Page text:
The Great Gatsby

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Every child on the face of the planet has been scolded by their parents.Their mother or father says, "No means no!" and the child sulks away.The kid can recognize that Mom or Dad is not happy with them becausethe forceful word choice and brief, abrupt sentence structure convey their displeasure. Authors do the same so that readers can understand the character's feelings. The Great Gatsby is unique because F. Scott Fitzgerald wrote many passages in his book that convey a tone and feelings without directly stating it.The dialogues of the passage reveal more than just the events of the scene; they are insight into the characters themselves.
In chapter 2, Tom's affair with Myrtle Wilson is introduced. The characters use short sentences, with very simple diction. A dictionary is not necessary to understand what they are saying to each other. The whole interaction takes about 10 seconds.The three exchanged lines come out in a rush.Tom does not even greet Myrtle after Mr. Wilson left the room; he simply says, "I want to see you."It is blunt and to the point.It becomes apparent to the readerthat Myrtle and Tom have met each other secretly before.Tom's vague instructions of, "I'll meet you by the newsstand on the lower level," show this.To an outsider, this could mean anywhere in a big city, but Myrtle knows precisely the location Tom is referring to. The whole passage has an urgent, lust-charged feeling because of how Fitzgerald presents the pair and the brevity of the conversation. By using the characters' speech (or lack thereof) as a device to convey a tone and mood of the scene, Fitzgerald helps to reader get involved in the story.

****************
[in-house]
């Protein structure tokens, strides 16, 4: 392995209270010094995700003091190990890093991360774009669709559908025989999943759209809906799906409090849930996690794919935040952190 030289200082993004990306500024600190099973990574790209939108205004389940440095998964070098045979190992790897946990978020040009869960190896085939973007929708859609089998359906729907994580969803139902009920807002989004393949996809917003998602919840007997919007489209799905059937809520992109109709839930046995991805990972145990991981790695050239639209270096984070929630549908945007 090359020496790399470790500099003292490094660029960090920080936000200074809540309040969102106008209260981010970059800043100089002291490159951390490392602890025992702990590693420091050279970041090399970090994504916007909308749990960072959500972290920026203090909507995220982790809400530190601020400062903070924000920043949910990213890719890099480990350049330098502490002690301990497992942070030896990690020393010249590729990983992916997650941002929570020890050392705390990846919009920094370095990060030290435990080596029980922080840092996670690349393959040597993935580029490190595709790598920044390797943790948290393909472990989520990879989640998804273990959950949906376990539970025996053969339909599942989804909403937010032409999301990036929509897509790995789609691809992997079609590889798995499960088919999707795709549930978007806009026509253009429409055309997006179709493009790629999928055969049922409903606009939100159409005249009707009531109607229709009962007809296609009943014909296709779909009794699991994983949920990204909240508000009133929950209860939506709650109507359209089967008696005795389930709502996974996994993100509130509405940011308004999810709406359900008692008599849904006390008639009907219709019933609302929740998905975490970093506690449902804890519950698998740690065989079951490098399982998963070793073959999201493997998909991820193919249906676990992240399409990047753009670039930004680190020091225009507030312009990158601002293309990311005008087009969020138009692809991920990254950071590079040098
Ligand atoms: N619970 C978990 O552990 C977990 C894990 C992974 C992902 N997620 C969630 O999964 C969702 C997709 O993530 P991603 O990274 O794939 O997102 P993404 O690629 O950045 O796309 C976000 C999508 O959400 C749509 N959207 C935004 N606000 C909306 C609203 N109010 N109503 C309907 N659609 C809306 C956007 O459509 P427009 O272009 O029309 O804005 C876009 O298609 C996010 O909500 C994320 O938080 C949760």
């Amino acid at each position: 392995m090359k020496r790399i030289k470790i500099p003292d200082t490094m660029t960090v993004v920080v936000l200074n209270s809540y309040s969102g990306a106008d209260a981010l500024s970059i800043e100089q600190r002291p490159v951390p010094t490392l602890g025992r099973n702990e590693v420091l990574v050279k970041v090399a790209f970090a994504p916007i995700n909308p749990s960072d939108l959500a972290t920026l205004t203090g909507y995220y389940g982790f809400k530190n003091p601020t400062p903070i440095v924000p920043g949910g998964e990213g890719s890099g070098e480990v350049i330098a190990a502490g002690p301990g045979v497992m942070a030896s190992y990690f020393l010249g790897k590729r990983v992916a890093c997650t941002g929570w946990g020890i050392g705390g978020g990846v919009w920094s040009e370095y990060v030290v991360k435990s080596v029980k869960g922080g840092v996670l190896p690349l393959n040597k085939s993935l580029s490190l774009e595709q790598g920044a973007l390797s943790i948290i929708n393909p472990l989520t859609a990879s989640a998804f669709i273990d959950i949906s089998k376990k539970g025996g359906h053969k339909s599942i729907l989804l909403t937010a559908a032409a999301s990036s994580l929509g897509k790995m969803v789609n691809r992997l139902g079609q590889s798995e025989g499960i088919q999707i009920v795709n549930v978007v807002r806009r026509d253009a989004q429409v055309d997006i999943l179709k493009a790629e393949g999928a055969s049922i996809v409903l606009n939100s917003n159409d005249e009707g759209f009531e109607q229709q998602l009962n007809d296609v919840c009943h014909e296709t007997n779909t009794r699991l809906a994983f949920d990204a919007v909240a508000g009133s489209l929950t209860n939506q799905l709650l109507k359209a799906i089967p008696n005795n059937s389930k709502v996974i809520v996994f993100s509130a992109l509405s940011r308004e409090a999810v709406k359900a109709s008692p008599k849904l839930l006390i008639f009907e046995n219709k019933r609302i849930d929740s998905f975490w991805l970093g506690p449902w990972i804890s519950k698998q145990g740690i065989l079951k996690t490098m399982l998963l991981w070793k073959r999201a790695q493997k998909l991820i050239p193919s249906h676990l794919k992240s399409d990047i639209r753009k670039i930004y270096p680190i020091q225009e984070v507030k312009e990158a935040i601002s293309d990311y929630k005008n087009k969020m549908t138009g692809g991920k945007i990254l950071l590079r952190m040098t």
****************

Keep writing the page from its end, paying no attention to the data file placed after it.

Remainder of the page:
This scene plays into the overall themes of the story with ease.In The Great Gatsby, lying and being secretive is prevailent. Tom and Myrtle's whole relationship is a big secret lie to Mr. Wilson.This ties in se…